PMPML gives students on the city’s outskirts the short shrift, says no buses available for them since the transport body’s ‘priority is the general public’
With a new academic year starting on Monday, while many of the city’s students made their way to school with parents, in school buses and autos, some were disappointed with the lack of public transport options. Since the city’s transport body, Pune Mahanagar Parivahan Mahamandal Limited (PMPML) has decided not to provide additional buses to ferry school students in the suburbs, students were left out on a limb.
Hanging for dear life: On an average, 2,000 buses of PMPML’s fleet of around 2,500 hit the road daily, and there are more than one lakh students in the city who depend on these services and travel on a monthly student’s pass. Pic/mohan Patil
The demand for civic bus services in the suburbs has been growing for the past two years. There are no buses available for students in areas like Dhanori, Ambegaon Khurd, Warje and Kasarwadi among others, during morning and evening hours.
“We live in Dhanori and my son goes to a school in Narayan Peth area. We cannot afford an auto rickshaw, and our only option is public transport. But the frequency of direct buses in the morning from here is nil. My son has to take two connecting buses to get to school,” said Kishore Dahinje, a parent.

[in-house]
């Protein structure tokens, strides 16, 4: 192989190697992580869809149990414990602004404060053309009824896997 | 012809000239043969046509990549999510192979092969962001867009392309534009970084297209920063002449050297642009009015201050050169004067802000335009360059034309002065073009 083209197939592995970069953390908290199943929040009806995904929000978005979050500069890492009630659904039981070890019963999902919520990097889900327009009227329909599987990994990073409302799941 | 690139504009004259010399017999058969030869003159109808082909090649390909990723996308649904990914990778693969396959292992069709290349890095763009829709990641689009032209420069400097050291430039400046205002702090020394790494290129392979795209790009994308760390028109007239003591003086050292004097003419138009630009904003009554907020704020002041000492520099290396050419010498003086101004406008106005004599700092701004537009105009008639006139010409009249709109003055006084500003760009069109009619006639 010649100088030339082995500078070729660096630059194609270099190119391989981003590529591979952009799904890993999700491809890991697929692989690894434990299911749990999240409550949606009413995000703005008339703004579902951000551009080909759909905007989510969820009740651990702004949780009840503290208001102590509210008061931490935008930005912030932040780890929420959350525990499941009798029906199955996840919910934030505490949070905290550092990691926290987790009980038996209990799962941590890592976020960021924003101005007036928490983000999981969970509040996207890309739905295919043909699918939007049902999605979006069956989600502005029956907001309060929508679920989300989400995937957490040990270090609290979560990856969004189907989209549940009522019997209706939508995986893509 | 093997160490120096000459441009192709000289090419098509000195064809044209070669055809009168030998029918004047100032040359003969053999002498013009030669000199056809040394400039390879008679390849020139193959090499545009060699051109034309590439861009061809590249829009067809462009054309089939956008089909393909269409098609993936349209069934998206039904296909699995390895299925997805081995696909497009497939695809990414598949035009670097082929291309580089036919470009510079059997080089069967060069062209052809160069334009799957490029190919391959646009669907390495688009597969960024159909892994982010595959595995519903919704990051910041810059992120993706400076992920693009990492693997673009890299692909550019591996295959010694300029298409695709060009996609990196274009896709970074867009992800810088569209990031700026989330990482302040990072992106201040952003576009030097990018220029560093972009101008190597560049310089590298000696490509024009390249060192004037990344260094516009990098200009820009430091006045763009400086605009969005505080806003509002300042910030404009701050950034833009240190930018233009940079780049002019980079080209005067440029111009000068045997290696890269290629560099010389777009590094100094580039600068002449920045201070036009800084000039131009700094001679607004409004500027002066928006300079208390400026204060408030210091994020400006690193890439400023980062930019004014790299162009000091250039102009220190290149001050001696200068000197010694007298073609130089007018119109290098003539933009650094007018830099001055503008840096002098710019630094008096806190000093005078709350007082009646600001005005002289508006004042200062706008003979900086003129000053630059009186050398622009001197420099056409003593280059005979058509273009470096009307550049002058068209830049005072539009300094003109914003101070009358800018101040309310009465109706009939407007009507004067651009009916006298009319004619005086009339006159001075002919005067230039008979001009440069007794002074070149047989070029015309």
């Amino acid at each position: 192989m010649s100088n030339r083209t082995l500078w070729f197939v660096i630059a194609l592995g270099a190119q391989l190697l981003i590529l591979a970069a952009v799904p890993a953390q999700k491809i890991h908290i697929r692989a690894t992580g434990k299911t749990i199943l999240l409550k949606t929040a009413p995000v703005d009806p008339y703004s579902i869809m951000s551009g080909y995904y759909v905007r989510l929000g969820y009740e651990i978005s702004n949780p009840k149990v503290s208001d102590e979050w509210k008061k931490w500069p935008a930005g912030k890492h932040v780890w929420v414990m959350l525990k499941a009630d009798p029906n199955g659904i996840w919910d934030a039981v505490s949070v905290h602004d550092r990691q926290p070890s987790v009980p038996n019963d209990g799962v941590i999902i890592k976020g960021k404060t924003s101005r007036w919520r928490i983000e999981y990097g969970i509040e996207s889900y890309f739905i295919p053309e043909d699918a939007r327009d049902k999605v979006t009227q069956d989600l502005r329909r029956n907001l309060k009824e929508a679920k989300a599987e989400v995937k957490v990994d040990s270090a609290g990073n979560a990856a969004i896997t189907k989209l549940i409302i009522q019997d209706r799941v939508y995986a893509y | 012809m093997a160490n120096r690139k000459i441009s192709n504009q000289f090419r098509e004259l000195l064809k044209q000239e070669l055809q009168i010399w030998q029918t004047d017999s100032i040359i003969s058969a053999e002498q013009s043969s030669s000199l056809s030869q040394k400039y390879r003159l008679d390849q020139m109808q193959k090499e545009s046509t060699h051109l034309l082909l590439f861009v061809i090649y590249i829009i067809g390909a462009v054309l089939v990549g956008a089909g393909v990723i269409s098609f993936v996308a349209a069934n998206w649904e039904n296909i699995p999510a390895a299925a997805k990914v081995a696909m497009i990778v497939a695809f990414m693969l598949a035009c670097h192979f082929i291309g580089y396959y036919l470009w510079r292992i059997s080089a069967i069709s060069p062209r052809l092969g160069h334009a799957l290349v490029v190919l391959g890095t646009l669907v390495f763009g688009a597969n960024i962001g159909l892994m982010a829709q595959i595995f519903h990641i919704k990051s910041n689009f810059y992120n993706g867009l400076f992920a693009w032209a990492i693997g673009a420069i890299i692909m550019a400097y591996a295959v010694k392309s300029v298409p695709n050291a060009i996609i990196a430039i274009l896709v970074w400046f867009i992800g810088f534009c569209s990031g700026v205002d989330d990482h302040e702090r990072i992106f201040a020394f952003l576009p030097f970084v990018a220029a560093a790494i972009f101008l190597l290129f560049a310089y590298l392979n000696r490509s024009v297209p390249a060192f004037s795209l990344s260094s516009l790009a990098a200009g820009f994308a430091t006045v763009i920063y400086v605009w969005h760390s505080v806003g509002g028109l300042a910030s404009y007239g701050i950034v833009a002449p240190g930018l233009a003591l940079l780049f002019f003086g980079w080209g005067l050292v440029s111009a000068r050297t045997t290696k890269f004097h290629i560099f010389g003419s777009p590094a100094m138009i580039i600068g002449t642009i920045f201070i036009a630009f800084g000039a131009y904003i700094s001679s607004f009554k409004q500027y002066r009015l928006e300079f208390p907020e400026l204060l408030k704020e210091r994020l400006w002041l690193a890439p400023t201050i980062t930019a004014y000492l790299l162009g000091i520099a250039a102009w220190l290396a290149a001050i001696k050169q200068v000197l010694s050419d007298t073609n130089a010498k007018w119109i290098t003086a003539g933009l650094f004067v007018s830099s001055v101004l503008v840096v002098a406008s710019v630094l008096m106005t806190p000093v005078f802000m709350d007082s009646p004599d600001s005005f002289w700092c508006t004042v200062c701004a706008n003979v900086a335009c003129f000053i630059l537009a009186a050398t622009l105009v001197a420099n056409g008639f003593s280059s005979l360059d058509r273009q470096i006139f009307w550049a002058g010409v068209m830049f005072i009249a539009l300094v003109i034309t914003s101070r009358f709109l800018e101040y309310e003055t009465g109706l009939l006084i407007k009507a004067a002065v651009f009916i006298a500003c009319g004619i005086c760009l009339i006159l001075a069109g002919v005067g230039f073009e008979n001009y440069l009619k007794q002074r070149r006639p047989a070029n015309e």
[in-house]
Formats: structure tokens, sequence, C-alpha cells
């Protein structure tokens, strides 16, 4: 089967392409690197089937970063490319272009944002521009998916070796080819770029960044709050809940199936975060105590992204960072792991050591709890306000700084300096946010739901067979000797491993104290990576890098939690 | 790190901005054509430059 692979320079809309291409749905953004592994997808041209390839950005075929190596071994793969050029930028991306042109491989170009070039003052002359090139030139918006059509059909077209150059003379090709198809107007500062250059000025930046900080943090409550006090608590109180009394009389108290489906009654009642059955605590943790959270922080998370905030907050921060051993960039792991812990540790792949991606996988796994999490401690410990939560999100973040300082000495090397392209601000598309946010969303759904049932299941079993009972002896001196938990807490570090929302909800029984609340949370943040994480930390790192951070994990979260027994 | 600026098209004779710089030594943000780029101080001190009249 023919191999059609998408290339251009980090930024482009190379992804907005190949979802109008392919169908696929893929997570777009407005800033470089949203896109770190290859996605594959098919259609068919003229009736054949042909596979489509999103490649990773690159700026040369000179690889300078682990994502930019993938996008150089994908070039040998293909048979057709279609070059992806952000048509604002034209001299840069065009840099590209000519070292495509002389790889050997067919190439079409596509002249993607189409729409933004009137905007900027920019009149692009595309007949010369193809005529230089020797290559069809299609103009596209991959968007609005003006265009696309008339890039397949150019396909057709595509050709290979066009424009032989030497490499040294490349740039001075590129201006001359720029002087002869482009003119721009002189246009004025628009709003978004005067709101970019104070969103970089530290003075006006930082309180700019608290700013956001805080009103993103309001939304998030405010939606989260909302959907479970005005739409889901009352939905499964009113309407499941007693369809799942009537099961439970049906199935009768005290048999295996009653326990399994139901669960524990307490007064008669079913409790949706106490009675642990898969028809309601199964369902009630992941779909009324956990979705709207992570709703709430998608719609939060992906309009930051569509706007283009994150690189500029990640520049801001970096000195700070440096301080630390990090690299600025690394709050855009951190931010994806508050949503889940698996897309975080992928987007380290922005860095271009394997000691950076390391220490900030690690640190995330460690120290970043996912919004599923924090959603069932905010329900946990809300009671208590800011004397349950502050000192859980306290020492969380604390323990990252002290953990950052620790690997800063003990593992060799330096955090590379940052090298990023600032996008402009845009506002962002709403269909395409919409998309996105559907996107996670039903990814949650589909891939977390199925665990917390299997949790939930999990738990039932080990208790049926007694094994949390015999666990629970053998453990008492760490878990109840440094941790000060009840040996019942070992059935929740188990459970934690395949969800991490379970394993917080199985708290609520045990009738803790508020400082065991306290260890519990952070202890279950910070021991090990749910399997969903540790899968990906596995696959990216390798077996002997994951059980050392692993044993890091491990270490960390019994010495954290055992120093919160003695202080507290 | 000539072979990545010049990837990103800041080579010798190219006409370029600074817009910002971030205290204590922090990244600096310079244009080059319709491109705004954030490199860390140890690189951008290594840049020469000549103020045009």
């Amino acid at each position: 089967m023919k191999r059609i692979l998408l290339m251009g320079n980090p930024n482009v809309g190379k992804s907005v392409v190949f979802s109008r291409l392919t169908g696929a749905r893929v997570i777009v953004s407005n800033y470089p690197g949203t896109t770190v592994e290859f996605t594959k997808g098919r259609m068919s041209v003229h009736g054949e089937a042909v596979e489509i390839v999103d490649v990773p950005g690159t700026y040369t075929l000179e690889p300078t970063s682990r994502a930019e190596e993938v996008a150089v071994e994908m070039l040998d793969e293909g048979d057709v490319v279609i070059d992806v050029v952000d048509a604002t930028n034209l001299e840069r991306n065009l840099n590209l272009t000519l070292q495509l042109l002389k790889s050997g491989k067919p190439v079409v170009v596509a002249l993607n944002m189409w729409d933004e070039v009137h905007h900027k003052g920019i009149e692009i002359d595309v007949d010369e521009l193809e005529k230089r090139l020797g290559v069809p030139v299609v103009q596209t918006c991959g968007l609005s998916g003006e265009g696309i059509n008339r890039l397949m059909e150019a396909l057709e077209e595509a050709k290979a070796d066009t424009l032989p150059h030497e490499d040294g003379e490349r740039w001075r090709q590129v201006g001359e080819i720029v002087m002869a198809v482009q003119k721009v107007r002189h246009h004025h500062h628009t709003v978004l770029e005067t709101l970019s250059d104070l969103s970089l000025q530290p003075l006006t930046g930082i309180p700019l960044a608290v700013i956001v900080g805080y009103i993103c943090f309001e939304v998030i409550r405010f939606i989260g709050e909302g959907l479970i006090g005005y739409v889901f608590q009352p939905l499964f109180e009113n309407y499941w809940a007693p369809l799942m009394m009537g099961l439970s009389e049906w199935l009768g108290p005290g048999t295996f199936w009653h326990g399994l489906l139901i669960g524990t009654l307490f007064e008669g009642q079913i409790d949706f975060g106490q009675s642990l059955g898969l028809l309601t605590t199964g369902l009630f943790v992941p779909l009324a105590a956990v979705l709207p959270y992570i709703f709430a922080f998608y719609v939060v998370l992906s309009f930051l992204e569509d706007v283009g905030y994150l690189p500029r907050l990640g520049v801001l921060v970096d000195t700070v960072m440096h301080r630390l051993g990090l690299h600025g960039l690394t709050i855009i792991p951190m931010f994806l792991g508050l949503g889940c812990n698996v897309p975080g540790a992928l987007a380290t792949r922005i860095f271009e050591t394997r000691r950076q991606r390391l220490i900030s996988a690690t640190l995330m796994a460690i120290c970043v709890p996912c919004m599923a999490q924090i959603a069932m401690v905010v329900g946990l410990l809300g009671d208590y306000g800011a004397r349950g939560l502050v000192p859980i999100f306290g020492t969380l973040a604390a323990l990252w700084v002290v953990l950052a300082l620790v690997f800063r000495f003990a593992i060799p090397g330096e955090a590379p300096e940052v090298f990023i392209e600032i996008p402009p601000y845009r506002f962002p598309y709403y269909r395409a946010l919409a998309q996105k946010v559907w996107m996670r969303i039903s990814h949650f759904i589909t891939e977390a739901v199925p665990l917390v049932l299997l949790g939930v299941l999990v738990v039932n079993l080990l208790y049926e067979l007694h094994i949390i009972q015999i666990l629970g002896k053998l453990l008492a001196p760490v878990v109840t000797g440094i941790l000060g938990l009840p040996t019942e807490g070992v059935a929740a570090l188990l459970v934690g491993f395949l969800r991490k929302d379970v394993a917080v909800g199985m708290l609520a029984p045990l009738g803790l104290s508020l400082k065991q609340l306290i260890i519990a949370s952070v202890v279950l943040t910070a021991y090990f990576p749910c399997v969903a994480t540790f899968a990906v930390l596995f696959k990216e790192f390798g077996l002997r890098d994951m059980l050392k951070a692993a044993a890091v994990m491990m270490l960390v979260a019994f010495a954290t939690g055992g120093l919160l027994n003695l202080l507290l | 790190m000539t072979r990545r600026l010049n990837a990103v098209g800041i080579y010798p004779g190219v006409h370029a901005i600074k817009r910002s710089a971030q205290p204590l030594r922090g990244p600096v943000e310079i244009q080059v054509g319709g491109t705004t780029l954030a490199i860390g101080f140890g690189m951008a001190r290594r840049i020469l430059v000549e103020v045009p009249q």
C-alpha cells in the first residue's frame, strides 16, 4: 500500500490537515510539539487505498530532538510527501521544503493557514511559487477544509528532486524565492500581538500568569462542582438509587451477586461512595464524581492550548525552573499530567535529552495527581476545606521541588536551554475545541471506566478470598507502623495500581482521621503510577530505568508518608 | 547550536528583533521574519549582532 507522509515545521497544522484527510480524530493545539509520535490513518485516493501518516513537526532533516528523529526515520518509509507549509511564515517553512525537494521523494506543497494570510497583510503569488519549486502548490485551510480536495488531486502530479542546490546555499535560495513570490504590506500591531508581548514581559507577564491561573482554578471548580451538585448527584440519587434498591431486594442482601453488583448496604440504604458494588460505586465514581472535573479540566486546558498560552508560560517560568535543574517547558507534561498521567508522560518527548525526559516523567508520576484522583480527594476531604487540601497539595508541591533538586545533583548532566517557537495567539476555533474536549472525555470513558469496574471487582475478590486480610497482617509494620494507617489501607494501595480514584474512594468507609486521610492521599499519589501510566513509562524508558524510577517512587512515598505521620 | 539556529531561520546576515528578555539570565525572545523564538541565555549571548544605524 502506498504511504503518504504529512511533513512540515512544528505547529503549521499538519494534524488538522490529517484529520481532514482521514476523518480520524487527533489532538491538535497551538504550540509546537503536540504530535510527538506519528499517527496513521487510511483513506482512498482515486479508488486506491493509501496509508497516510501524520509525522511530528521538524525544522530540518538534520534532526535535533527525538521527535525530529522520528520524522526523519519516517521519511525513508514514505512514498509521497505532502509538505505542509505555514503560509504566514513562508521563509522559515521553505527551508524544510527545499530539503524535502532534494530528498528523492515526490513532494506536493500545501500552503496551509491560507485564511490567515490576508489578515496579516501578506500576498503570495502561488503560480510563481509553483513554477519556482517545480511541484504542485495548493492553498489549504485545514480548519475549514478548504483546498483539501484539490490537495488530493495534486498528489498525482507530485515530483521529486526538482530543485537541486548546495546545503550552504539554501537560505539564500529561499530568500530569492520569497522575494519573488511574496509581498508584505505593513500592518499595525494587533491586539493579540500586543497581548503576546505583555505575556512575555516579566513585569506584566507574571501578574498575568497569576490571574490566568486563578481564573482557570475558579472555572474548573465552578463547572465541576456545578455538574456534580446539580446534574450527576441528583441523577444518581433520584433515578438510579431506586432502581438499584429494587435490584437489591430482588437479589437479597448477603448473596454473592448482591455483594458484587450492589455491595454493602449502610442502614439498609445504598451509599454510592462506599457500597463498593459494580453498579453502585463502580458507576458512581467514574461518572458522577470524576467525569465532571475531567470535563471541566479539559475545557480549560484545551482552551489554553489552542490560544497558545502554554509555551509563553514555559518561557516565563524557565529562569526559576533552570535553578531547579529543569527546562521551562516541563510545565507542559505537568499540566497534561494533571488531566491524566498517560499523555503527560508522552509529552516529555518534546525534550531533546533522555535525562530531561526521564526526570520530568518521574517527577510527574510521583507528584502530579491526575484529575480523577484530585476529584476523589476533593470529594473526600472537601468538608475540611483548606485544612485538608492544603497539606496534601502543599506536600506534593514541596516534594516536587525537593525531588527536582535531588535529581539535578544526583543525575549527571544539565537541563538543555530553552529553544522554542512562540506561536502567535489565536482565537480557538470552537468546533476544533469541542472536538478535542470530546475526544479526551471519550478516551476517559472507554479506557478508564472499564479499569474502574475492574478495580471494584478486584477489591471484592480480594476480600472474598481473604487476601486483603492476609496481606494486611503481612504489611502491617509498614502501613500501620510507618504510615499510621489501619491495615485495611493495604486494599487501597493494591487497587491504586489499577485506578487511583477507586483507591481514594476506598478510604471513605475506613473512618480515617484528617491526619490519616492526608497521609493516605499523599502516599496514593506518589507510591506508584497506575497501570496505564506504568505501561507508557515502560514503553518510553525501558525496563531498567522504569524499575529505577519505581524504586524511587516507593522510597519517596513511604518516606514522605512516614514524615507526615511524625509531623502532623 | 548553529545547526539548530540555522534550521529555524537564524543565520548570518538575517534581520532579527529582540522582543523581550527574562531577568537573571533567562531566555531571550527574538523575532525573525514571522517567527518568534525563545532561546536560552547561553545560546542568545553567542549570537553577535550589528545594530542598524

Another student, Amit Patil of Warje, said, “My school is in the Swargate area and we do have buses to Swargate, but during the early morning hours, they are overloaded. Students don’t get the space to set their foot aboard these packed buses. We want a special bus from Warje to Swargate for students.”
On an average, 2,000 buses of PMPML’s fleet of around 2,500 hit the road daily, and there are more than one lakh students in the city who depend on these services and travel on a monthly student’s pass. In the evening, hundreds of students are seen waiting at bus stations on major roads like Shivaji Road, Tilak Road and Bajirao Road.
Talking about the issue, PMPML traffic manager Sunil Gavali said, “We have not started any new routes or buses for students in the city, though there is a lot of demand in many areas, especially in the suburbs. But we do not have that many buses to provide. Our first priority is the general public, and even for that we are facing a shortage of buses. In the case of students, the demand is only there during peak hours, and it is not possible for us meet it.”